Being new to the world of sailing, I am quickly realizing that one of the pre-requisites for the, "Teach Yourself Sailing -101" curriculum happens to be a course in foreign language. A maritime language almost comparable with the antiquated language of Latin. I say this because just as a pre-med student is required to study Latin in order to advance through the most basic courses in medical school - A Sailor must become fluent in a whole new language before he or she ever steps foot on deck.
It's a nautical language that originated in the earliest days of sailing. Like Latin, it has retreated from the mainstream. However, it remains in full force and is still practical in the discipline of sailing today. The unanticipated task of becoming fluent in this new language may seem daunting at first and is perhaps, the reason why some get discouraged from exploring the realm of sailing much past the point of sighing at the tranquil sight of a sailboat moored in the sunset.
Though I can't deny -at first glance- the language presented itself as slightly confusing, I am quickly realizing that it's really not that difficult.
In fact, if you (like me) are new to the world of sailing you probably already know more than you think.
The sailor's vocabulary is responsible for shaping a significant portion of modern-day English. Many commonly used phrases derive from the enigmatic dialogues heard on sailing ships centuries ago. For instance, 'The Bitter End', 'Loose Cannon', -and one of my favorites- 'Three Sheets to the Wind'. These are all commonly used terms and can be traced back to the early days of sailing. So don't get discouraged if you hear a word or a term that you are not immediately familiar with. Learning this new language can actually be a lot of fun as well as interesting.
If you haven't watched the movie "Captain Ron" by now, stop reading, grab a six-pack of your favorite beverage,popcorn, and go watch it! Trust me you'll thank me later.. In this offbeat comedy Captain Ron successfully transforms a suburban family who know absolutely nothing about sailing into a crew of seasoned sailors over the course of just one cruise. Amidst the puns and folly, he haphazardly introduces them to all of the aspects of sailing with an emphasis on the new language. Terms like boom, mizzen, and winch, all of which describe the different components on the boat for which a fundamental understanding is required to operate successfully. Although, every sailboat may not have a mizzenmast it's good to know what it is so you can either identify it if you do have one or stop looking for it if you don't.
A mizzenmast is basically a second mast set right behind the main mast or the third mast furthest from the bow depending on what type of sailboat you have. Sailboats come in a myriad of styles and shapes and each is called by a different name. That's a lesson all in itself for another day. (in other words I'm still not that good at identifying all of the different variations)
Back to mizzenmast. Researching the origin of this word is where the learning experience starts to get interesting. In my mind, words are very much like sailors. They travel from one language to the next and anchor for awhile before they move on to a new language. In the case of the word mizzen, it arrived at its late Middle English port sometime around the 15th century. Some of mizzen's prior ports of call were French-misaine, Italian-mezzano, and Latin-medianus meaning "of the middle" (did I mention Latin earlier in this post?) Therefore, if you have a sailboat with more than one mast, the mizzenmast would be located somewhere amidship. See how easy this stuff is?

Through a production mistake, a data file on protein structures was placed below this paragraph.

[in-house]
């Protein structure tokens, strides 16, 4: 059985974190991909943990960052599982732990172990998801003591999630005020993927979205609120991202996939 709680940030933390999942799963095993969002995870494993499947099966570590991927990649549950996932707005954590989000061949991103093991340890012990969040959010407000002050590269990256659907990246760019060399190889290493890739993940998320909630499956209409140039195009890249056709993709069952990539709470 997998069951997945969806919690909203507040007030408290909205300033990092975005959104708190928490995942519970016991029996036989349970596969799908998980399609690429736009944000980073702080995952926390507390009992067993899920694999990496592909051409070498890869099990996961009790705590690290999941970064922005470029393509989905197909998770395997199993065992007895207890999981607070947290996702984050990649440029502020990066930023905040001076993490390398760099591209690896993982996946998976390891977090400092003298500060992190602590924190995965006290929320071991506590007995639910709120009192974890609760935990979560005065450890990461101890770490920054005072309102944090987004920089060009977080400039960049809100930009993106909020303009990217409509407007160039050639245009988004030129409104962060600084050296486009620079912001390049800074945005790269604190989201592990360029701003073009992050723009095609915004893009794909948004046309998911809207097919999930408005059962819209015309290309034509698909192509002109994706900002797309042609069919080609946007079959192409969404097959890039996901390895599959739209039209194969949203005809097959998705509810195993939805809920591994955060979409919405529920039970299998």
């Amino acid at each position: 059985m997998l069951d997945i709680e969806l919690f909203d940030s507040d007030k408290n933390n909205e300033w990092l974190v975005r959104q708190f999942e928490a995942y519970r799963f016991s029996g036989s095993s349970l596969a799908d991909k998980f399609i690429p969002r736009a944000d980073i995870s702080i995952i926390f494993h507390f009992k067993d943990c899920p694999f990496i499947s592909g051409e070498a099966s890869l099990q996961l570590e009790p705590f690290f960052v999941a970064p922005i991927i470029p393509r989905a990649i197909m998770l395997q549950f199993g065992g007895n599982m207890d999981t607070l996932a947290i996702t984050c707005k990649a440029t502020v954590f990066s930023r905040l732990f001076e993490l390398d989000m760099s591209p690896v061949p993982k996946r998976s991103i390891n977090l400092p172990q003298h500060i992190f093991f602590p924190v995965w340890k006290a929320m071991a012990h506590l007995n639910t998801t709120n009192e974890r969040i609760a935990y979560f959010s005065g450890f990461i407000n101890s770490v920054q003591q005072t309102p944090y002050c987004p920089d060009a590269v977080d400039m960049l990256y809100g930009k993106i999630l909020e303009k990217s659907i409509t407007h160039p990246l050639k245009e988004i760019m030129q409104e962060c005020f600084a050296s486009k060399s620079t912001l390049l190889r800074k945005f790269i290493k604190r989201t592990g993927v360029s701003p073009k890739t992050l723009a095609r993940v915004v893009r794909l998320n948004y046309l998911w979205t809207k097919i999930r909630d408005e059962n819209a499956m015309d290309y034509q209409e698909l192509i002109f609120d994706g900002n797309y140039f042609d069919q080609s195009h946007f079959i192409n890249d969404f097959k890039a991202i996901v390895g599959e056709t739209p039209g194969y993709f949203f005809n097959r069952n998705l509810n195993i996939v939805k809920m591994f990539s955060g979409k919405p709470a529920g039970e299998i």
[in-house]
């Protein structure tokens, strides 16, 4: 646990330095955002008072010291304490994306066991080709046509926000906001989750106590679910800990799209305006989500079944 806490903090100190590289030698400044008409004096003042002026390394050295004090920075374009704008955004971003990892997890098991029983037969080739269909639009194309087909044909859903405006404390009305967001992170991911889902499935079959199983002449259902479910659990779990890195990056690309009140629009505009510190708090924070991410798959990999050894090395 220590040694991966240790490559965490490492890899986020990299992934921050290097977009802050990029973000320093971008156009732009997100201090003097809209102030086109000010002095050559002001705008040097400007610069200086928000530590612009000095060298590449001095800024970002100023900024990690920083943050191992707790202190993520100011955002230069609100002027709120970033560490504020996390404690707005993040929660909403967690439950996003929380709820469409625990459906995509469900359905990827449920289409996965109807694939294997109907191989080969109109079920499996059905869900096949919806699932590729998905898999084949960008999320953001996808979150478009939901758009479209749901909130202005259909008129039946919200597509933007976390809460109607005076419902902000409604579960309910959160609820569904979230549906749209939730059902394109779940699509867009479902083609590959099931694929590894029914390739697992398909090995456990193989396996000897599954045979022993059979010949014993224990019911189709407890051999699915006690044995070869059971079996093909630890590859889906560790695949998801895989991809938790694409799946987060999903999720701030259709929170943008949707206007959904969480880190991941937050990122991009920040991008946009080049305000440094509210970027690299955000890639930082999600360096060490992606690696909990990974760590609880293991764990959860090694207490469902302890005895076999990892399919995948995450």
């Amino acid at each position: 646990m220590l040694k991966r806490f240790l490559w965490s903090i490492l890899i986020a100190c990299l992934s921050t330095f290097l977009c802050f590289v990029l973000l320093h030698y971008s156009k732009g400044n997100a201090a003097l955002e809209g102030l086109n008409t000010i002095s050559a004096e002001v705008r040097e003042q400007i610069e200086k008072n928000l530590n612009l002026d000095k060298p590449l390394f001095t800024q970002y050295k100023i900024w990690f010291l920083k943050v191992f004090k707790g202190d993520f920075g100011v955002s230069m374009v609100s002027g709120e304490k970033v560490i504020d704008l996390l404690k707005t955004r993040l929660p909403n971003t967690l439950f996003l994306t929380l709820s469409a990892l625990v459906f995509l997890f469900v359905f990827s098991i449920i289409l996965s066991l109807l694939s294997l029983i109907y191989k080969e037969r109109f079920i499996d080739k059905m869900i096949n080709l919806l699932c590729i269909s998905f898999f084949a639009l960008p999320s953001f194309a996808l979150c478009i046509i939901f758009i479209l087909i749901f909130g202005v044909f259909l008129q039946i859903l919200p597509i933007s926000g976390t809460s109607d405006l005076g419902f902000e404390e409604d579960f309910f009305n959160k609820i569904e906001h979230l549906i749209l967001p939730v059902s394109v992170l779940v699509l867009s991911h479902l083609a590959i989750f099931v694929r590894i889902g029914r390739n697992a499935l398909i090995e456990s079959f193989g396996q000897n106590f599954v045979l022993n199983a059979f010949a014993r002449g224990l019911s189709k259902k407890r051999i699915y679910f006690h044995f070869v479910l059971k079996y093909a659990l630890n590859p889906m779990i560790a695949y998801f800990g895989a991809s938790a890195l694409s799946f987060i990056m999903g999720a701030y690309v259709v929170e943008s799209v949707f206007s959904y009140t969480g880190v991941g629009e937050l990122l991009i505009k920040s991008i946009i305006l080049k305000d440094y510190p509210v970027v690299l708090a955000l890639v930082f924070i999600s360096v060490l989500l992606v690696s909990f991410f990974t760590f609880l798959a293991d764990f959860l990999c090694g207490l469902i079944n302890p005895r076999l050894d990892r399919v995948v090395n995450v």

There are many more words, terms, and phrases that are simply not going to fit in this post so at this point my friends, I'm afraid we have reached the "Bitter End" (*wink*). I'm going to leave off with a few commonly used phrases that you may already be familiar with but you might not be aware of their nautical beginnings. I have also started a tabbed-page bar across the top of this blog so we can all have a quick easy reference to some basic words and terms at the click of a button.
Have fun exploring the Language of Sailing!
Senior officers in the English Navy were known as "bigwigs" because they wore huge wigs. Bigwig officers aboard ships were often disliked. Today it is still used to refer to the most important person in a group or undertaking and is often used in a derogatory manner.
The scuttlebutt is a cask on a ship containing the vessel's drinking water. It was named this as the container was traditionally a small barrel, the so-called "butt," which had been "scuttled" -- had a hole made in it -- so water could be accessed. As sailors would often gather around the scuttlebutt to chat, the word has also taken on a slang meaning of rumor or gossip.
At a loose ends:
A nautical term for a rope when unattached and therefore neglected or not doing its job. Thus 'tying up loose ends' indicates having done a complete job or having dealt with all the details.
The word barge refers to the more common, flat-bottomed workboat which is hard to maneuver and difficult to control. They would bump and bang into other boats thus the term . . . "barge in."
Today the term "loose cannon" refers to someone who is out of control, unpredictable, and who may cause damage, just as the canons would do if they were to break loose on the decks of the old sailing vessels.
Three sheets to the wind:
This expression meant that one did not have control of the vessel because one had lost control of the sheets or lines. Today the expression is used to refer to someone who is drunk or does not have control of himself or herself.
The last part of a rope or final link of chain. The end attached to the vessel, as opposed to the "working end" which may be attached to an anchor, cleat, other vessel, etc. Today the term is used to describe a final, painful, or disastrous conclusion (however unpleasant it may be).